Enacting legislation to deregulate phone companies' data offerings is essential to denying cable a monopoly in the high-speed data market, Reps. Billy Tauzin (R-La) and John Dingell (D-Mich.) told a Senate panel Wednesday.
"If we risk any group of companies gaining a monopoly in broadband, it's the cable companies," said Tauzin. "They are unregulated and they've currently got the dominant position in the marketplace."
Added Dingell: "If you want to a look at monopolists, take a hard look at the cable folks."
Tauzin and Dingell appeared before the Senate Commerce Committee to drum up support for their bill (HR 1542), which passed the House Feb. 27 by a 273-157 vote.
The cable industry serves about 7.2 million data subscribers, while phone companies have about 3 million digital subscriber line customers. About 80 million households currently have access to broadband service.
Despite warnings about the cable industry, many senators from both parties said they were unwilling to release the Baby Bell phone companies from network-sharing requirements in the Telecommunications Act of 1996.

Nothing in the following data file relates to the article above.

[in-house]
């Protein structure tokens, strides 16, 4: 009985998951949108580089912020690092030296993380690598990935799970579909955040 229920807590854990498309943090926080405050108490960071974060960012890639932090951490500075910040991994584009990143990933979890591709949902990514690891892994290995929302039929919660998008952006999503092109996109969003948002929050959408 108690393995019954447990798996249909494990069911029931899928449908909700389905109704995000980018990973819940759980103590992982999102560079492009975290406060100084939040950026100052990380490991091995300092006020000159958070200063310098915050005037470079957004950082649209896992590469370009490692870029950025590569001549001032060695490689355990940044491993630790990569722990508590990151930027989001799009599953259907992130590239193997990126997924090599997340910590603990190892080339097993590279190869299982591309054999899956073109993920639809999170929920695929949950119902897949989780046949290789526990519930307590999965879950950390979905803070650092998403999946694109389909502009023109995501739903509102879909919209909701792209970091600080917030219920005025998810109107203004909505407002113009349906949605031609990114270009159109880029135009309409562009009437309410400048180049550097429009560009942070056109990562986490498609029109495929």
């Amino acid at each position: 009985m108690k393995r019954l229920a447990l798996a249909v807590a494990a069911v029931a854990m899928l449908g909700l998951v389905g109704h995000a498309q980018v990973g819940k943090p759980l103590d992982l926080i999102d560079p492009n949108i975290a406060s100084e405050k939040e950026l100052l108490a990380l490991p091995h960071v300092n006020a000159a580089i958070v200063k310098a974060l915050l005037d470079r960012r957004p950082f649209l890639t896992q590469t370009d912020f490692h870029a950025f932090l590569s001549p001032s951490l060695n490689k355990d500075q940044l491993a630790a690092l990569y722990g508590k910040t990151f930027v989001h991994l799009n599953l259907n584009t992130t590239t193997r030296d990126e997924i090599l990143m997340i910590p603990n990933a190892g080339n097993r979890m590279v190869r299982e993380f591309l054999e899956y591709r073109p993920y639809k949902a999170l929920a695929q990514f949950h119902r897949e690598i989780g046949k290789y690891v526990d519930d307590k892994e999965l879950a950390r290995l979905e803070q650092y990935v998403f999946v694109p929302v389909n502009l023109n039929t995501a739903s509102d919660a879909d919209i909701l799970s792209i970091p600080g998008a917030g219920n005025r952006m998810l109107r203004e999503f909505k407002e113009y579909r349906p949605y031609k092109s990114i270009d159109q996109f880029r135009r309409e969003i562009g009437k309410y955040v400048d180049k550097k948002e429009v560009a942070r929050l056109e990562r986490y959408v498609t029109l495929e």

"That's what we have — a monopoly, unregulated service — and they are about to extend it to broadband," Commerce Committee chairman Sen. Fritz Hollings (D-S.C.) said of the Bells.
Added Sen. Ted Stevens (R-Alaska), "I have some serious problems with HR 1542."
Sen. Byron Dorgan (D-N.D.) said the bill was a non-starter in the upper chamber. "Simply, the bill is not going to pass the United States Senate," he said.
But Sens. John Kerry (D-Mass.), John Breaux (D-La.) and Sam Brownback (R-Kan.) praised Tauzin and Dingell for forcing Congress to confront the slow consumer adoption of broadband — relative to its availability — as well as for focusing on whether regulatory barriers need to be removed.
"We all want a level playing field," Breaux said. "Certainly, something has to be done in this area."